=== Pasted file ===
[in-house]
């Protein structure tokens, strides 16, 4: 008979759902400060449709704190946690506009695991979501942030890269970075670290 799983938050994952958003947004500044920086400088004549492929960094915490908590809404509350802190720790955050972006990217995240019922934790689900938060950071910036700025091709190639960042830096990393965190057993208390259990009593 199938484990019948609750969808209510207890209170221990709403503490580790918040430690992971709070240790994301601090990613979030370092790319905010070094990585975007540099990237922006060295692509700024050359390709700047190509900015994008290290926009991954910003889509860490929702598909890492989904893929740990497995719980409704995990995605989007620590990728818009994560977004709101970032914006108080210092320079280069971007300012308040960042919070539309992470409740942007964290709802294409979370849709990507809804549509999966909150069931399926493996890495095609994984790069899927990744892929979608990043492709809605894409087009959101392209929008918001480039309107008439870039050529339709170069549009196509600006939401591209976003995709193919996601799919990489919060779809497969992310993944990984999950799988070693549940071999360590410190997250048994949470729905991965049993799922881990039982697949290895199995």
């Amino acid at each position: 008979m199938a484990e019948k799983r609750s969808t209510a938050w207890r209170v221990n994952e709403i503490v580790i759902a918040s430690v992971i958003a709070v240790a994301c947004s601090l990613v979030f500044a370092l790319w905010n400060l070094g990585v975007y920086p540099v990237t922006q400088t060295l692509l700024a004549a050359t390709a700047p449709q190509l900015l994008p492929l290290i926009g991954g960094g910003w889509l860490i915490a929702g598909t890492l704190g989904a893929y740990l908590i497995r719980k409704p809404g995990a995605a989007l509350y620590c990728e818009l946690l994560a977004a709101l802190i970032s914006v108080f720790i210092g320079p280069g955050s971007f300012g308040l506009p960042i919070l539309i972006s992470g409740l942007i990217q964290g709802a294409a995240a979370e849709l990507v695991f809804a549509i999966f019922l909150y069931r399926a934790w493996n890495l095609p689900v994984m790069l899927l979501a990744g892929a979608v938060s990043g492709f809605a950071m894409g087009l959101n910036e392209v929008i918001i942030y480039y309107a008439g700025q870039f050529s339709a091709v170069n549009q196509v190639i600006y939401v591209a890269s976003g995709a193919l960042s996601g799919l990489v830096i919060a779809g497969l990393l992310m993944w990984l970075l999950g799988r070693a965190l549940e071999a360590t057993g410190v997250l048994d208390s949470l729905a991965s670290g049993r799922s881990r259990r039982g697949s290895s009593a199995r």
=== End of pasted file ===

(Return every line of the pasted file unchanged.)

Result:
[in-house]
């Protein structure tokens, strides 16, 4: 008979759902400060449709704190946690506009695991979501942030890269970075670290 799983938050994952958003947004500044920086400088004549492929960094915490908590809404509350802190720790955050972006990217995240019922934790689900938060950071910036700025091709190639960042830096990393965190057993208390259990009593 199938484990019948609750969808209510207890209170221990709403503490580790918040430690992971709070240790994301601090990613979030370092790319905010070094990585975007540099990237922006060295692509700024050359390709700047190509900015994008290290926009991954910003889509860490929702598909890492989904893929740990497995719980409704995990995605989007620590990728818009994560977004709101970032914006108080210092320079280069971007300012308040960042919070539309992470409740942007964290709802294409979370849709990507809804549509999966909150069931399926493996890495095609994984790069899927990744892929979608990043492709809605894409087009959101392209929008918001480039309107008439870039050529339709170069549009196509600006939401591209976003995709193919996601799919990489919060779809497969992310993944990984999950799988070693549940071999360590410190997250048994949470729905991965049993799922881990039982697949290895199995």
């Amino acid at each position: 008979m199938a484990e019948k799983r609750s969808t209510a938050w207890r209170v221990n994952e709403i503490v580790i759902a918040s430690v992971i958003a709070v240790a994301c947004s601090l990613v979030f500044a370092l790319w905010n400060l070094g990585v975007y920086p540099v990237t922006q400088t060295l692509l700024a004549a050359t390709a700047p449709q190509l900015l994008p492929l290290i926009g991954g960094g910003w889509l860490i915490a929702g598909t890492l704190g989904a893929y740990l908590i497995r719980k409704p809404g995990a995605a989007l509350y620590c990728e818009l946690l994560a977004a709101l802190i970032s914006v108080f720790i210092g320079p280069g955050s971007f300012g308040l506009p960042i919070l539309i972006s992470g409740l942007i990217q964290g709802a294409a995240a979370e849709l990507v695991f809804a549509i999966f019922l909150y069931r399926a934790w493996n890495l095609p689900v994984m790069l899927l979501a990744g892929a979608v938060s990043g492709f809605a950071m894409g087009l959101n910036e392209v929008i918001i942030y480039y309107a008439g700025q870039f050529s339709a091709v170069n549009q196509v190639i600006y939401v591209a890269s976003g995709a193919l960042s996601g799919l990489v830096i919060a779809g497969l990393l992310m993944w990984l970075l999950g799988r070693a965190l549940e071999a360590t057993g410190v997250l048994d208390s949470l729905a991965s670290g049993r799922s881990r259990r039982g697949s290895s009593a199995r």